The importance of taxation to the economy of every nation cannot be overemphasised. Governments require taxes to augment other revenue sources as well as ensure the provision of public goods. Unfortunately, not every government, especially in developing countries, can achieve optimal tax compliance. In many cases, a significant part of the informal sector is excluded from the tax net , while companies in the formal sector try to minimise tax liability by engaging in different tax planning activities .
It is not surprising for management to seek avenues to reduce tax liabilities. One logical explanation is the desire to maximise shareholders’ wealth even though this affects the revenue capacity of the government [17, 27], which in turn negatively impacts society as it robs it of the availability of public goods. In addition, companies minimise tax liabilities because taxes are outflows from the company’s earnings without any likely immediate benefit. This outflow could have increased the net cash position of firms, which in turn could be used to improve investments, fulfil financial obligations, or paid as dividends to shareholders .
In quantifiable terms,  reports that $9.6 billion is lost annually by the government to tax planning activities in West African countries while $2.9 billion is lost specifically in Nigeria. The 2016 report by the United Nation Conference on Trade and Development (UNCTD) also corroborates the magnitude of revenue lost by developing nations to the tax planning behaviour of Multinational Enterprises. The report specifically documents that $100 billion in aggregate is lost by developing nations . These reports are indicative of the effect of aggressive tax behaviour on revenue generation globally and in Nigeria .
While corporate tax planning cannot be said to be outright illegal, some aggressive tax avoidance practices may be considered as illegal tax schemes depending on the tax laws of a given jurisdiction [35, 49]. For example,  observed that the tax reforms (reduction in corporate tax rate) carried out by the Dutch government in 2006/2007 and the one by the German government in 2007/2008 created an atmosphere where companies were able to engage in tax planning and earnings management. In this case, tax planning by these companies may be difficult to classify as illegal. However, [45, 47] posited that tax aggressiveness may be beneficial in terms of tax savings, but it can equally be detrimental to the firm’s operations since defying tax laws poses reputational and litigation risks which could affect either firm value or the solvency of the company in the long-run. Hence, tax aggressiveness is risky and requires control and monitoring.
The concept of corporate governance equally relates to the issue of tax aggressiveness. It is the totality of means by which organisations are controlled and monitored. The overriding importance is to ensure that shareholders’ interests are safeguarded. Guluma  asserted that the business reason for ensuring sound corporate governance practices is to improve performance and maximise operational and market efficiency by minimising abuse of insider power. However, when it comes to the issue of tax aggressiveness, there are usually multiple conflicts of interest that can lead to abuse of power. One is between management and shareholders while the other is between shareholders and stakeholders. The conflict between management and shareholders is based on the likelihood of rent extraction and opportunistic behaviour of the former [16, 37]. The conflict between shareholders and stakeholders is usually from an ethical/legalistic point of view. Engaging in tax aggressive practices may result in value enhancement for shareholders [15, 22]. However, it also leads to a shortage or reduction in government revenue, which in turn limits the power of the government to meet societal demands and sustainability concerns [12, 55]. Thus, the issue of tax aggressiveness as it relates to governance is double-barrelled and requires putting in place mechanisms to ensure proper monitoring and control. One of such mechanism is the establishment of board sub-committees such as audit committees, risk committees, and sustainability committees that are tasked with different oversight functions.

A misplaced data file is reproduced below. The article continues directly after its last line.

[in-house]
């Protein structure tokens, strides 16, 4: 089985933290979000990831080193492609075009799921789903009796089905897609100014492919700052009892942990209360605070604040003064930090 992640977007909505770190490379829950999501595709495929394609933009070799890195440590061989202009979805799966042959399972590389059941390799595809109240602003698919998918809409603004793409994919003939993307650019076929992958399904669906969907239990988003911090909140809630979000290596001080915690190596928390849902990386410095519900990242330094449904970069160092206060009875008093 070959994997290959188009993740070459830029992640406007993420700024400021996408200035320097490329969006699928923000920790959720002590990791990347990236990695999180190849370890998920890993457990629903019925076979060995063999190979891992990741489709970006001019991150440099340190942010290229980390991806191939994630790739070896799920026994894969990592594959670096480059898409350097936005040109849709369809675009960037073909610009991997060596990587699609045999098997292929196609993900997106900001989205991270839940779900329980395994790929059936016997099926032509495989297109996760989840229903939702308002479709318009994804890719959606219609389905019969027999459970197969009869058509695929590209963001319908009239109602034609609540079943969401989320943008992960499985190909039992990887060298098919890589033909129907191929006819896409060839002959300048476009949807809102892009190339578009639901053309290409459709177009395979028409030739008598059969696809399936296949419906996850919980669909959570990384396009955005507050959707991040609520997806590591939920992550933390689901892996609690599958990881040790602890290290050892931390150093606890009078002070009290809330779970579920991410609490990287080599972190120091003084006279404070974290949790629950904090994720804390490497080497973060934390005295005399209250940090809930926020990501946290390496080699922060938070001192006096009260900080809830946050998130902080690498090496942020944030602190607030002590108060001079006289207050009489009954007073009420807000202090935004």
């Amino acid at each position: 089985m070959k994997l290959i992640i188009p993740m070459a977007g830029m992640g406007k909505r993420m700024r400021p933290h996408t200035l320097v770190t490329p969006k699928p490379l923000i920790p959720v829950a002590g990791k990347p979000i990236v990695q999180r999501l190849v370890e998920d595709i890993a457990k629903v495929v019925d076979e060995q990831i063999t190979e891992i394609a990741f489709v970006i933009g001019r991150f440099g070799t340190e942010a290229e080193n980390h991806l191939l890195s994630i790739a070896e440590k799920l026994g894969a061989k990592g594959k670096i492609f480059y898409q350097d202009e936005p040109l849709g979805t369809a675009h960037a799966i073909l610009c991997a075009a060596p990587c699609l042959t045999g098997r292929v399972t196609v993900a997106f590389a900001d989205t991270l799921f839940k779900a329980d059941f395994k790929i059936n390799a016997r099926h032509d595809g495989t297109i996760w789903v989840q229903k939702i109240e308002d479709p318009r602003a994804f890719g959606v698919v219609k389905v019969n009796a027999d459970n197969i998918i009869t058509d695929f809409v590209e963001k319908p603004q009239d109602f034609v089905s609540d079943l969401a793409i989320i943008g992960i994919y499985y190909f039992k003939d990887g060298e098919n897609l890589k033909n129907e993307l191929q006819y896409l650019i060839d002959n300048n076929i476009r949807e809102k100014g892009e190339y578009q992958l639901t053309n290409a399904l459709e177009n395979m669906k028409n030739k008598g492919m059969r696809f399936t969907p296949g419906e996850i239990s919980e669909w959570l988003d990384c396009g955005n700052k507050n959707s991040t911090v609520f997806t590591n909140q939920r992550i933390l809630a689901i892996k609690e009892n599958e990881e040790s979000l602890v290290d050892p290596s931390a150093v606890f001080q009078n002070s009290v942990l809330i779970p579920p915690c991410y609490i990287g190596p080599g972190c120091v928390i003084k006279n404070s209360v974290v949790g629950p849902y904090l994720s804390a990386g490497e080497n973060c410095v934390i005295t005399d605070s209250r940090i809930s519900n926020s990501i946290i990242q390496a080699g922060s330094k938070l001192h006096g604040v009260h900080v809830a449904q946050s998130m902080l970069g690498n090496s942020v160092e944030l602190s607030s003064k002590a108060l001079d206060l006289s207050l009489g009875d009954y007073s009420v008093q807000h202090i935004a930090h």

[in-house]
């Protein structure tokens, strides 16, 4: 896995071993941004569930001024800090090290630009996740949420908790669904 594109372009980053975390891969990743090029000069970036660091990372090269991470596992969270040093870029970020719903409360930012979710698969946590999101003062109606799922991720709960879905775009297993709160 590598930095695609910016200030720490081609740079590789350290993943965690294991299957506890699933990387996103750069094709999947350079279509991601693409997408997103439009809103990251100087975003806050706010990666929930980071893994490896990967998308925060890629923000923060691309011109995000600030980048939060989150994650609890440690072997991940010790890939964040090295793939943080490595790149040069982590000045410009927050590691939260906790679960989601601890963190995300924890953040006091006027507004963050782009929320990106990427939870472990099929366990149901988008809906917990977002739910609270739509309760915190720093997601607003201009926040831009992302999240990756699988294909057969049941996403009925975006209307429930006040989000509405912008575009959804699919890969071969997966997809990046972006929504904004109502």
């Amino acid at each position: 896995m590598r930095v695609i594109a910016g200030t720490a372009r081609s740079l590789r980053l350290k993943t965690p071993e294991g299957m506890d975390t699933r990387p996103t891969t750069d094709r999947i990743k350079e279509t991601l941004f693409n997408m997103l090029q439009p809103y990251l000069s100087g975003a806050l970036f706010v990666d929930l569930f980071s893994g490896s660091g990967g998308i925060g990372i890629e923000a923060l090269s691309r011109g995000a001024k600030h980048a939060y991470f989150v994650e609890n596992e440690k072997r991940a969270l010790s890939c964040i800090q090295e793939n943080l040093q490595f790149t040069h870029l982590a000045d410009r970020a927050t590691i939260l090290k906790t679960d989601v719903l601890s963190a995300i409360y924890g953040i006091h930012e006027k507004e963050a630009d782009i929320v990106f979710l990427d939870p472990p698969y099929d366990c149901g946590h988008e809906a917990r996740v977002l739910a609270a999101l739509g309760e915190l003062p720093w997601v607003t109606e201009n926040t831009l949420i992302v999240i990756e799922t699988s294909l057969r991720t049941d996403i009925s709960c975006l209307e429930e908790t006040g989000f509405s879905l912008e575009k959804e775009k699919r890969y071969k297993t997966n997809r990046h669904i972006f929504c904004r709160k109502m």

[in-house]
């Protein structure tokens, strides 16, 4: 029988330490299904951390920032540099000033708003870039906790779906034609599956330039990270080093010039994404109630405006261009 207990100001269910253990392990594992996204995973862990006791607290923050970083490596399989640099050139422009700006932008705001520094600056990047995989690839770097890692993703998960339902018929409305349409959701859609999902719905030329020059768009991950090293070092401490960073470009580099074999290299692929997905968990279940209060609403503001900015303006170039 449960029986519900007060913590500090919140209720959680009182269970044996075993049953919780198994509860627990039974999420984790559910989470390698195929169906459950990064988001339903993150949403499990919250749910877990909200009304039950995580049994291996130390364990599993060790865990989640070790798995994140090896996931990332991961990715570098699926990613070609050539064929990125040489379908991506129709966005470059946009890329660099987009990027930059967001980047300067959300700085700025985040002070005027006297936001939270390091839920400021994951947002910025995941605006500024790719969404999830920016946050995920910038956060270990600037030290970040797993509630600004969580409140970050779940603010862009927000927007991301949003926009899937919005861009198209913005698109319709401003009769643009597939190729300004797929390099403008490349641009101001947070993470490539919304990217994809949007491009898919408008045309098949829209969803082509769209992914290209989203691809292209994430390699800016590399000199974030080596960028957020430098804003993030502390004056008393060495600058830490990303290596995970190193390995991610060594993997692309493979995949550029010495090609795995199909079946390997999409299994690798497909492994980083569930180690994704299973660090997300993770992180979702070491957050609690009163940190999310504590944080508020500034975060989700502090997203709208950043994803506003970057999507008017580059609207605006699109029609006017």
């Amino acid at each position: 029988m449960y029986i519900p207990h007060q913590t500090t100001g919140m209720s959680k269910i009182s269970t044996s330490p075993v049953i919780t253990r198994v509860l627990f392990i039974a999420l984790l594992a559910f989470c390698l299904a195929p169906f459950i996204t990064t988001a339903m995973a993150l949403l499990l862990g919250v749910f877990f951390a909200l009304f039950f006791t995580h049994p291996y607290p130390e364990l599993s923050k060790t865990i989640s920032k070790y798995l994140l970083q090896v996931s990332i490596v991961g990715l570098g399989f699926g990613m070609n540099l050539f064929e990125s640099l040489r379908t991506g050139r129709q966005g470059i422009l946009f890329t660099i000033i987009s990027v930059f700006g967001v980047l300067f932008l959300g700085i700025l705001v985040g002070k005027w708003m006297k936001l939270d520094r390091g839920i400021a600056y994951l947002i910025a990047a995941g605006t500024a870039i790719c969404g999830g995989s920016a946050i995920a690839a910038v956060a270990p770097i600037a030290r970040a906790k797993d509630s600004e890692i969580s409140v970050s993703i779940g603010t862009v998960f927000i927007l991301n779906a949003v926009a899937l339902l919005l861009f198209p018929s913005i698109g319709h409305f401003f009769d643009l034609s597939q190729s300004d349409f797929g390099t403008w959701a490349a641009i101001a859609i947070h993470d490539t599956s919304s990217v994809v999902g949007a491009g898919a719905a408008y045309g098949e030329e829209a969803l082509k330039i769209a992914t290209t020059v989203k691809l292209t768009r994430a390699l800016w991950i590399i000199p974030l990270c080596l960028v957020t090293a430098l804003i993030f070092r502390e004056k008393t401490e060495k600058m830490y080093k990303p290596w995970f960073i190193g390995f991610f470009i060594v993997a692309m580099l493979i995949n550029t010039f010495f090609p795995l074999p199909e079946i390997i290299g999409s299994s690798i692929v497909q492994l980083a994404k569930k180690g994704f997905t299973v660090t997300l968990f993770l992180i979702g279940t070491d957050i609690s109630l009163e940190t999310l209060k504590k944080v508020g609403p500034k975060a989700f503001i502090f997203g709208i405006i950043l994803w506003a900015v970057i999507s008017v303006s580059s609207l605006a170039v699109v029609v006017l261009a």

A good number of corporate financial scandals in the last two decades were attributed to, inter alia, poor corporate governance and the inability of the board to manage risks. This has led to the clamour for standalone committees to effectively monitor and mitigate various dimensions of risks [1, 21, 31]. The corporate governance codes of different countries, including the 2018 Nigerian Code of Corporate Governance [NCCG], require publicly listed companies to establish a risk management framework, in addition to the statutory audit committee and other board committees, to improve their performances . However, opponents question the requirements of the NCCG 2018 that it leads to duplication of roles and functions in the absence of evidence to support the effectiveness of having a standalone risk committee. Therefore, it is pertinent to evaluate the assertion and statutory requirements for a risk committee backed by empirical evidence.